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Schneider, Dold Meet at MLK Event

North Shore Congressman and former representative find common ground on legacy of Dr. Martin Luther King, Jr.

Rep. Brad Schneider (D-Deerfield) and former Rep. Robert Dold (R-Kenilworth) crossed paths at Highland Park's Martin Luther King, Jr., Day of Service.
Rep. Brad Schneider (D-Deerfield) and former Rep. Robert Dold (R-Kenilworth) crossed paths at Highland Park's Martin Luther King, Jr., Day of Service.


Rep. Brad Schneider (D-Deerfield) and former Rep. Robert Dold (R-Kenilworth) will clash on issues before their rematch of the 2012 10th District race in November, but they had no disagreement on the legacy of Dr. Martin Luther King, Jr., today in Highland Park.

Dold and Schneider both participated in the City’s fifth annual Day of Service honoring King’s legacy and both men called it exactly that, a day of service. Both did things today to give back to the community. They also shook hands.

Listen to what each of them has to say about the day, its meaning to them and the community on a Patch video.

Lee Mulcahy January 21, 2014 at 07:55 AM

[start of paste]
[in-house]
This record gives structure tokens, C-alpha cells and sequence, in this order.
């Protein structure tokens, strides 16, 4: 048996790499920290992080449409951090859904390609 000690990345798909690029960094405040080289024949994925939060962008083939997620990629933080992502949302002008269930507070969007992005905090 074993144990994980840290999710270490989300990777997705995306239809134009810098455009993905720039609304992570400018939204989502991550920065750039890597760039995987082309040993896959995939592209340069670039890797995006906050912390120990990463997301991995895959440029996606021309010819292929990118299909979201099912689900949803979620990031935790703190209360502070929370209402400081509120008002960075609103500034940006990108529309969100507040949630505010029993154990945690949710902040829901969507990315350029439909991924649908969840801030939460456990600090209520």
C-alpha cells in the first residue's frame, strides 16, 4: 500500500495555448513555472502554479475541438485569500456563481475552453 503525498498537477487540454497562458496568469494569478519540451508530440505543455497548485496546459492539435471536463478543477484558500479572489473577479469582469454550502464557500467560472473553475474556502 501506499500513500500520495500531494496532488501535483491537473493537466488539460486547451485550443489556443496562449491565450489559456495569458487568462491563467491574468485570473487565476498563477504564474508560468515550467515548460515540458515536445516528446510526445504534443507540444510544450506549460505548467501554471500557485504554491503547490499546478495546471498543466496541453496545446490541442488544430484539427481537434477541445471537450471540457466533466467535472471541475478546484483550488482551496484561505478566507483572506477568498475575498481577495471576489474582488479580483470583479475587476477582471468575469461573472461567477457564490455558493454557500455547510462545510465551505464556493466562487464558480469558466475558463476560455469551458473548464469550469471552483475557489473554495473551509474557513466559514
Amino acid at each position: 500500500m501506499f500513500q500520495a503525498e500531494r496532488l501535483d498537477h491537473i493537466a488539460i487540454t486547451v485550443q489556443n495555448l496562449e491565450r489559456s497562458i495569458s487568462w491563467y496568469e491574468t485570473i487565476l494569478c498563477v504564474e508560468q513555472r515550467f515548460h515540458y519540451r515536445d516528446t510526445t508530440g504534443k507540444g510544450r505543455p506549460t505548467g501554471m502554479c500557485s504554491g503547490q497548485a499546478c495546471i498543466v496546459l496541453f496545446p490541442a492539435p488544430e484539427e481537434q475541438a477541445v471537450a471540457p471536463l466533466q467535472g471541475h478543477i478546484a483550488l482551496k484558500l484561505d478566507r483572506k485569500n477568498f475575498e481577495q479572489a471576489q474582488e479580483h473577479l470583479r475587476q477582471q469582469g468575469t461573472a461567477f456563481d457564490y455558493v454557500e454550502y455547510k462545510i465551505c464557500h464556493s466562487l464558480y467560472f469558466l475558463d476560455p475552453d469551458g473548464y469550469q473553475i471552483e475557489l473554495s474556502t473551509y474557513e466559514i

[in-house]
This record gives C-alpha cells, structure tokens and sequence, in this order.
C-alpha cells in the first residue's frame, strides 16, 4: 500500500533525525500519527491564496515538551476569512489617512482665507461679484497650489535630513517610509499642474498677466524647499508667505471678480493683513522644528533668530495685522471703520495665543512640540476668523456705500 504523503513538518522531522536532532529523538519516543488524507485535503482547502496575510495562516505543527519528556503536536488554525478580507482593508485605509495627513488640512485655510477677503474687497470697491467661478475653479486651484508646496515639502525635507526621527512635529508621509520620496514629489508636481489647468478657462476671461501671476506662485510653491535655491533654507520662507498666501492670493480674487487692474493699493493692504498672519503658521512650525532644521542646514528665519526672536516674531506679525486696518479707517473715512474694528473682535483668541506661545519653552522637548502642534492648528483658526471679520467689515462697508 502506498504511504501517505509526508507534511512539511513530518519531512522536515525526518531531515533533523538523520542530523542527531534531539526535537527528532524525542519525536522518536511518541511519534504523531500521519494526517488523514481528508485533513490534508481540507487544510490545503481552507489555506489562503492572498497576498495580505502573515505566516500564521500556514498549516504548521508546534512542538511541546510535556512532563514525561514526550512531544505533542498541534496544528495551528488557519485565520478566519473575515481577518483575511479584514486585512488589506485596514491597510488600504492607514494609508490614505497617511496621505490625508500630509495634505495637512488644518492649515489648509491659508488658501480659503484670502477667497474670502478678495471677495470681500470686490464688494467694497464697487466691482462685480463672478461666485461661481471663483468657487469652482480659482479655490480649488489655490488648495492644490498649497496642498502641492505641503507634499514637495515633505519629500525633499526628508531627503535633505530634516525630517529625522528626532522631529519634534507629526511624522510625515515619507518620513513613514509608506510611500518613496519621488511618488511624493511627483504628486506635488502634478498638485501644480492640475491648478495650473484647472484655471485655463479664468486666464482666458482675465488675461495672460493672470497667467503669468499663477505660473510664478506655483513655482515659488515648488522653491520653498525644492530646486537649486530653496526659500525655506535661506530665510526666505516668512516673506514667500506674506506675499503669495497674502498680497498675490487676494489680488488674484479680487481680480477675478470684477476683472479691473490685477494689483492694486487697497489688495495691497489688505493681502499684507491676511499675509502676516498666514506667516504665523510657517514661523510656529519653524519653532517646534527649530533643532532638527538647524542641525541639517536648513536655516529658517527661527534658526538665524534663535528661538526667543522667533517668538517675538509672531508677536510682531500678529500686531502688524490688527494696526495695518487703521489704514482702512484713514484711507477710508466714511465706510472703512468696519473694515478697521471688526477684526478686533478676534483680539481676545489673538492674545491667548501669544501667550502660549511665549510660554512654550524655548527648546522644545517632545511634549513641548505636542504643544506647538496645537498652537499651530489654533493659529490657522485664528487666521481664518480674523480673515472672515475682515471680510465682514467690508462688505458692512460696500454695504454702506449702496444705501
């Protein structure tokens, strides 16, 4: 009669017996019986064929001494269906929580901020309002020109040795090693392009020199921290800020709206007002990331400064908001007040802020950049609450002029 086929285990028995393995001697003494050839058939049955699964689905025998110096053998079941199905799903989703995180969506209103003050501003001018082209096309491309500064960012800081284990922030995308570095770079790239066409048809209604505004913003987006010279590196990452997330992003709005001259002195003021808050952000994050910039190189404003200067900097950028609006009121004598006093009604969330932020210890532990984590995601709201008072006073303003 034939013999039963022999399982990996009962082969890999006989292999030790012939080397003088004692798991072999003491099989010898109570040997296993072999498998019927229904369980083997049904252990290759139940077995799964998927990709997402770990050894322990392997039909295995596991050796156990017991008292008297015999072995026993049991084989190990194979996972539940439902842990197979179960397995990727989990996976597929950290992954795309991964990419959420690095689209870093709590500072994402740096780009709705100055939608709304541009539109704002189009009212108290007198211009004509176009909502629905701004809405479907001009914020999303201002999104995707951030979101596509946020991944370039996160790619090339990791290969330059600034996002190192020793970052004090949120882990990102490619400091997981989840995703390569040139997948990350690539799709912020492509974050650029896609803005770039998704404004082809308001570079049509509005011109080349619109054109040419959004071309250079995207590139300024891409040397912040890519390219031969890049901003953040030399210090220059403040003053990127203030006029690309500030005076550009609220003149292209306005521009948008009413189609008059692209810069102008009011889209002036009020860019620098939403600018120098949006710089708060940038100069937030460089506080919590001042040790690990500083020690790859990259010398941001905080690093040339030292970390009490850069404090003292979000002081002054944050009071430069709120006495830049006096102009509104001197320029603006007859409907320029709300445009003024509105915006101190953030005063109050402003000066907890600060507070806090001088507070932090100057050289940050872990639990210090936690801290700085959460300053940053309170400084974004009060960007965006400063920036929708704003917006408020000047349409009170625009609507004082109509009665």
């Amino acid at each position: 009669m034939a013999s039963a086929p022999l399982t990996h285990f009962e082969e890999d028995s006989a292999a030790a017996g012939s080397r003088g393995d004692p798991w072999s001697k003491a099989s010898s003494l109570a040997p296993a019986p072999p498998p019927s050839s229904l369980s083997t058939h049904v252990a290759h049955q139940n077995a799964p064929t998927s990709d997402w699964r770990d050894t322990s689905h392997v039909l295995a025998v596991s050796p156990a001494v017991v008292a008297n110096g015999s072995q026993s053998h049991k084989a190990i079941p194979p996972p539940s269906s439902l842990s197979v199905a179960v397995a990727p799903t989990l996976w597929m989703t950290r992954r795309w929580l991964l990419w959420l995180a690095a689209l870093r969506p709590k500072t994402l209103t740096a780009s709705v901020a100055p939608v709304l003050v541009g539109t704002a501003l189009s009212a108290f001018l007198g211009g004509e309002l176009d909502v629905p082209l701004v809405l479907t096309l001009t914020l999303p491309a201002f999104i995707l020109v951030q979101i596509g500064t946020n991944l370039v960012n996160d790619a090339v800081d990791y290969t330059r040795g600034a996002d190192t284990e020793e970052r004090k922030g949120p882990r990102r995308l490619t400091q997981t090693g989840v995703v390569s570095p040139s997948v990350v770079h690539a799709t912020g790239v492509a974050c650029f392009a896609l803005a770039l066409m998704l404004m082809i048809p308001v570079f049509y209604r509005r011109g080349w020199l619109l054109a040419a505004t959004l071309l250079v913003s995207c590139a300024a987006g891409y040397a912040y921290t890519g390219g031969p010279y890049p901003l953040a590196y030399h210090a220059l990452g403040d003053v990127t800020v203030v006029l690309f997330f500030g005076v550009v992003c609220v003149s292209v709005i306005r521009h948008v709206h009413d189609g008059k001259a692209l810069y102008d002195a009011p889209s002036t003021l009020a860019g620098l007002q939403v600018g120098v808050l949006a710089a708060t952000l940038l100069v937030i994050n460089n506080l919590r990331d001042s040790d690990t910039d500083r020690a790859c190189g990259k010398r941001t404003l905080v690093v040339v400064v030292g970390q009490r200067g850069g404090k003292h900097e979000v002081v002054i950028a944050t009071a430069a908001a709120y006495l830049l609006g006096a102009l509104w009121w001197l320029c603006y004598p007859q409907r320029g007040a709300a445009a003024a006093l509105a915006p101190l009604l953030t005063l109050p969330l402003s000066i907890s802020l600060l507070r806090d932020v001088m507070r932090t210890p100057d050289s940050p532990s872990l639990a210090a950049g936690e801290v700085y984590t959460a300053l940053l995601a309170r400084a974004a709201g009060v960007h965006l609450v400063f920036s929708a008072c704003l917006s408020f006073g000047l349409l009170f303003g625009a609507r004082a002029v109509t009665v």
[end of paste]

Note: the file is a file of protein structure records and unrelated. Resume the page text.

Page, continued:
Crown family brought into feud between Aspen Skiing Co., Lee Mulcahy Article Comments 13 Share on email Share on print SmallerLarger Expand Photo Lee Mulcahy Lee Mulcahy A former Aspen Skiing Co. instructor who is engaged in a running feud with his ex-employer made progress last week getting Skico Managing Partner Jim Crown and his wife, Paula, added to a civil lawsuit. Lee Mulcahy sued the Crowns and Aspen Skiing Co. on April 16, 2012, but he was never able to serve the Crowns with the lawsuit. Mulcahy, who is representing himself in the legal matter, filed a motion on July 29, asking a judge to allow him to serve the Crowns in alternative ways rather than having someone hand them the lawsuit directly. Pitkin County District Judge Daniel Petre last week approved Mulcahy’s motion for substituted service of process upon the Crowns. “Submissions by Mr. Mulcahy, including an affidavit, demonstrate that he has made substantial efforts to personally serve process and subpoenas upon the Crowns in this matter,” Petre wrote in his Dec. 2 order. “Service has been attempted at personal and business addresses in both Aspen, Colorado, and Chicago, Illinois, but those efforts have been futile.” Petre said Mulcahy had achieved due diligence in trying to serve the notice of litigation. He also found it was legitimate to serve Jim and Paula Crown as representatives of the family that owns Skico. “On the record before it, it appears that one or both of them own all, or a substantial interest in, ASC,” the order said. “As a result, the Chief Executive Officer of ASC, Mike Kaplan, is an appropriate person to receive personal service on behalf of the Crowns.” The judge gave Mulcahy until Dec. 5 to try to serve the Crowns by sending them his legal complaint by regular mail to their last-known residential address, to their last-known business address, to any current residential address provided by the Skico attorney and by personal service on Kaplan. Mulcahy didn’t return a telephone message from The Aspen Times on Tuesday for comment on whether he achieved those methods of service. Earlier in the process, Mulcahy served Kaplan with the lawsuit by having his father, Bud Mulcahy, hand the document to Kaplan at the end of a Pitkin County commissioners meeting. Kaplan attended the Skico’s annual fall briefing of the county commissioners on issues of interest. Bud Mulcahy sat through the presentation, then approached Kaplan after it was finished and handed him the lawsuit. Kaplan was served as CEO of Skico. Petre gave the Crowns 35 days from the filing of a certificate of service to respond to Mulcahy’s lawsuit. Skico attorney Edward Ramey argued against the substituted service. His motion said Mulcahy didn’t demonstrate that he made a bona fide effort to serve the Crowns. Ramey also argued that Skico was the only entity that should be involved in the case because any potential remedial action would have to be taken by the company, not the Crowns. “James and Paula Crown have simply been alleged to be ‘owners’ — in fact incorrect — or (with regard to James Crown) a managing director of Ski Co,” Skico’s attorney wrote. “This is little different from naming and attempting to serve the individual officers, members of the Board of Directors, or shareholders of Microsoft to address an action taken by Microsoft.”

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